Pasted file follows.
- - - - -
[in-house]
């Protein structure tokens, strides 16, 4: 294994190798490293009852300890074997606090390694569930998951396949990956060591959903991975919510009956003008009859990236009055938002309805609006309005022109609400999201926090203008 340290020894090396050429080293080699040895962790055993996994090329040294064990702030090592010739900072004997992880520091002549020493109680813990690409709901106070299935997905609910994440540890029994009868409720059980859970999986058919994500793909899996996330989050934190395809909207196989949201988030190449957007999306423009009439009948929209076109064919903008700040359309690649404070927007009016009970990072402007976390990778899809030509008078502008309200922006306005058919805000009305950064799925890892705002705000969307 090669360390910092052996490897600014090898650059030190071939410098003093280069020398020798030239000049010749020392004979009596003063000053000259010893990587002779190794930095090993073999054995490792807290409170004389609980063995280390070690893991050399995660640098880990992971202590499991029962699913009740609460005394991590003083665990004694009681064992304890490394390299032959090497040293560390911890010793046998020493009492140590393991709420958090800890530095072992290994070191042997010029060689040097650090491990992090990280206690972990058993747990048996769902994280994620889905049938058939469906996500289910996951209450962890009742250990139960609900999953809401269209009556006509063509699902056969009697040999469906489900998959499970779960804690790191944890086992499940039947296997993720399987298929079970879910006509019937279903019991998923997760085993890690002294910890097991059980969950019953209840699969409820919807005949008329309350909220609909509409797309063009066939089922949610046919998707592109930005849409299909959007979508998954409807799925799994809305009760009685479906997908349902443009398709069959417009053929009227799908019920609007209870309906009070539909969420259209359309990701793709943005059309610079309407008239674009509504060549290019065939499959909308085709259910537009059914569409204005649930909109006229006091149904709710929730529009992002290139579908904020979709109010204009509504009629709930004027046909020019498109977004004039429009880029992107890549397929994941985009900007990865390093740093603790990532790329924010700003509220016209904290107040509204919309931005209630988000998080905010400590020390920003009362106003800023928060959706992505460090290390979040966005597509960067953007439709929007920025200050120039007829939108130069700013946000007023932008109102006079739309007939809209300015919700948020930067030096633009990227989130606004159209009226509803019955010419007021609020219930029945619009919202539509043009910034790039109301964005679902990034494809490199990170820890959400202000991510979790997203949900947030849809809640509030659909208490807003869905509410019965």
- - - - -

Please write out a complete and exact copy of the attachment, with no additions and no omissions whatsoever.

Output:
[in-house]
């Protein structure tokens, strides 16, 4: 294994190798490293009852300890074997606090390694569930998951396949990956060591959903991975919510009956003008009859990236009055938002309805609006309005022109609400999201926090203008 340290020894090396050429080293080699040895962790055993996994090329040294064990702030090592010739900072004997992880520091002549020493109680813990690409709901106070299935997905609910994440540890029994009868409720059980859970999986058919994500793909899996996330989050934190395809909207196989949201988030190449957007999306423009009439009948929209076109064919903008700040359309690649404070927007009016009970990072402007976390990778899809030509008078502008309200922006306005058919805000009305950064799925890892705002705000969307 090669360390910092052996490897600014090898650059030190071939410098003093280069020398020798030239000049010749020392004979009596003063000053000259010893990587002779190794930095090993073999054995490792807290409170004389609980063995280390070690893991050399995660640098880990992971202590499991029962699913009740609460005394991590003083665990004694009681064992304890490394390299032959090497040293560390911890010793046998020493009492140590393991709420958090800890530095072992290994070191042997010029060689040097650090491990992090990280206690972990058993747990048996769902994280994620889905049938058939469906996500289910996951209450962890009742250990139960609900999953809401269209009556006509063509699902056969009697040999469906489900998959499970779960804690790191944890086992499940039947296997993720399987298929079970879910006509019937279903019991998923997760085993890690002294910890097991059980969950019953209840699969409820919807005949008329309350909220609909509409797309063009066939089922949610046919998707592109930005849409299909959007979508998954409807799925799994809305009760009685479906997908349902443009398709069959417009053929009227799908019920609007209870309906009070539909969420259209359309990701793709943005059309610079309407008239674009509504060549290019065939499959909308085709259910537009059914569409204005649930909109006229006091149904709710929730529009992002290139579908904020979709109010204009509504009629709930004027046909020019498109977004004039429009880029992107890549397929994941985009900007990865390093740093603790990532790329924010700003509220016209904290107040509204919309931005209630988000998080905010400590020390920003009362106003800023928060959706992505460090290390979040966005597509960067953007439709929007920025200050120039007829939108130069700013946000007023932008109102006079739309007939809209300015919700948020930067030096633009990227989130606004159209009226509803019955010419007021609020219930029945619009919202539509043009910034790039109301964005679902990034494809490199990170820890959400202000991510979790997203949900947030849809809640509030659909208490807003869905509410019965």